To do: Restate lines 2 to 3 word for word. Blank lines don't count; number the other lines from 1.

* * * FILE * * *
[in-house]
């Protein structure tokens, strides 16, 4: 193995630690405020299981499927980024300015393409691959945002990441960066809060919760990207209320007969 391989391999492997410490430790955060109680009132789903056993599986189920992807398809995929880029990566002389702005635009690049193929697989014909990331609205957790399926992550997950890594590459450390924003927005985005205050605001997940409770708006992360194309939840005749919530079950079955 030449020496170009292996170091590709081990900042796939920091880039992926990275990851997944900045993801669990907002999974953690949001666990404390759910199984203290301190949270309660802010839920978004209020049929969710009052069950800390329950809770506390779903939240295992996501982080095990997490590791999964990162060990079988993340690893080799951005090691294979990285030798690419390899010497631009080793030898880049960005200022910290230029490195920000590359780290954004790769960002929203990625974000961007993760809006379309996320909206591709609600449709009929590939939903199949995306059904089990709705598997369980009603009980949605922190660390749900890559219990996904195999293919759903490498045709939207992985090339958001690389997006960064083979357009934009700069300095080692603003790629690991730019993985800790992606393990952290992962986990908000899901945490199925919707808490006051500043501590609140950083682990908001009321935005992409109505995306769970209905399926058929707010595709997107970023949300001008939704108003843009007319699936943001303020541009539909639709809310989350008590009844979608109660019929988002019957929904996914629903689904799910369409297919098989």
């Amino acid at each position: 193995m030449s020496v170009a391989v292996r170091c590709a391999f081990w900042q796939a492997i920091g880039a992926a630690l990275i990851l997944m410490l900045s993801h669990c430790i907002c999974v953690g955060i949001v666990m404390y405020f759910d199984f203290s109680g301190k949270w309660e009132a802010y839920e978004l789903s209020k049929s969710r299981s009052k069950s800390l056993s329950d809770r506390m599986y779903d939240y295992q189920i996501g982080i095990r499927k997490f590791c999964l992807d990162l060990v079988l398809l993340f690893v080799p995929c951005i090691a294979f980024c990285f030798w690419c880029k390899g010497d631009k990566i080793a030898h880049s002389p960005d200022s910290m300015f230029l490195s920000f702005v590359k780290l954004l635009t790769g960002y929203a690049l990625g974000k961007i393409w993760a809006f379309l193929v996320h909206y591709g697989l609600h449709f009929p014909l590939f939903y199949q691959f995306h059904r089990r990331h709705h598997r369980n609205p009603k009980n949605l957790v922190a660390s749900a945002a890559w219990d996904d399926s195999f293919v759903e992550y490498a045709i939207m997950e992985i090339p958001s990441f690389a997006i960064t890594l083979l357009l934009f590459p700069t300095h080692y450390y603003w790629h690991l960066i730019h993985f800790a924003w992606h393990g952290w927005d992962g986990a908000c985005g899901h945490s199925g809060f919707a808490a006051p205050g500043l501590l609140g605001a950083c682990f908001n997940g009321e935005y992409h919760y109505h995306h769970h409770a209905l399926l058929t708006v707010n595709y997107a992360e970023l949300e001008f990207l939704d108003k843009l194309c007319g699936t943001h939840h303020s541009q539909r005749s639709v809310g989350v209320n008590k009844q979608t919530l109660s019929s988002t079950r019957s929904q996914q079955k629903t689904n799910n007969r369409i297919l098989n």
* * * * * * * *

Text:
């Protein structure tokens, strides 16, 4: 193995630690405020299981499927980024300015393409691959945002990441960066809060919760990207209320007969 391989391999492997410490430790955060109680009132789903056993599986189920992807398809995929880029990566002389702005635009690049193929697989014909990331609205957790399926992550997950890594590459450390924003927005985005205050605001997940409770708006992360194309939840005749919530079950079955 030449020496170009292996170091590709081990900042796939920091880039992926990275990851997944900045993801669990907002999974953690949001666990404390759910199984203290301190949270309660802010839920978004209020049929969710009052069950800390329950809770506390779903939240295992996501982080095990997490590791999964990162060990079988993340690893080799951005090691294979990285030798690419390899010497631009080793030898880049960005200022910290230029490195920000590359780290954004790769960002929203990625974000961007993760809006379309996320909206591709609600449709009929590939939903199949995306059904089990709705598997369980009603009980949605922190660390749900890559219990996904195999293919759903490498045709939207992985090339958001690389997006960064083979357009934009700069300095080692603003790629690991730019993985800790992606393990952290992962986990908000899901945490199925919707808490006051500043501590609140950083682990908001009321935005992409109505995306769970209905399926058929707010595709997107970023949300001008939704108003843009007319699936943001303020541009539909639709809310989350008590009844979608109660019929988002019957929904996914629903689904799910369409297919098989």
């Amino acid at each position: 193995m030449s020496v170009a391989v292996r170091c590709a391999f081990w900042q796939a492997i920091g880039a992926a630690l990275i990851l997944m410490l900045s993801h669990c430790i907002c999974v953690g955060i949001v666990m404390y405020f759910d199984f203290s109680g301190k949270w309660e009132a802010y839920e978004l789903s209020k049929s969710r299981s009052k069950s800390l056993s329950d809770r506390m599986y779903d939240y295992q189920i996501g982080i095990r499927k997490f590791c999964l992807d990162l060990v079988l398809l993340f690893v080799p995929c951005i090691a294979f980024c990285f030798w690419c880029k390899g010497d631009k990566i080793a030898h880049s002389p960005d200022s910290m300015f230029l490195s920000f702005v590359k780290l954004l635009t790769g960002y929203a690049l990625g974000k961007i393409w993760a809006f379309l193929v996320h909206y591709g697989l609600h449709f009929p014909l590939f939903y199949q691959f995306h059904r089990r990331h709705h598997r369980n609205p009603k009980n949605l957790v922190a660390s749900a945002a890559w219990d996904d399926s195999f293919v759903e992550y490498a045709i939207m997950e992985i090339p958001s990441f690389a997006i960064t890594l083979l357009l934009f590459p700069t300095h080692y450390y603003w790629h690991l960066i730019h993985f800790a924003w992606h393990g952290w927005d992962g986990a908000c985005g899901h945490s199925g809060f919707a808490a006051p205050g500043l501590l609140g605001a950083c682990f908001n997940g009321e935005y992409h919760y109505h995306h769970h409770a209905l399926l058929t708006v707010n595709y997107a992360e970023l949300e001008f990207l939704d108003k843009l194309c007319g699936t943001h939840h303020s541009q539909r005749s639709v809310g989350v209320n008590k009844q979608t919530l109660s019929s988002t079950r019957s929904q996914q079955k629903t689904n799910n007969r369409i297919l098989n």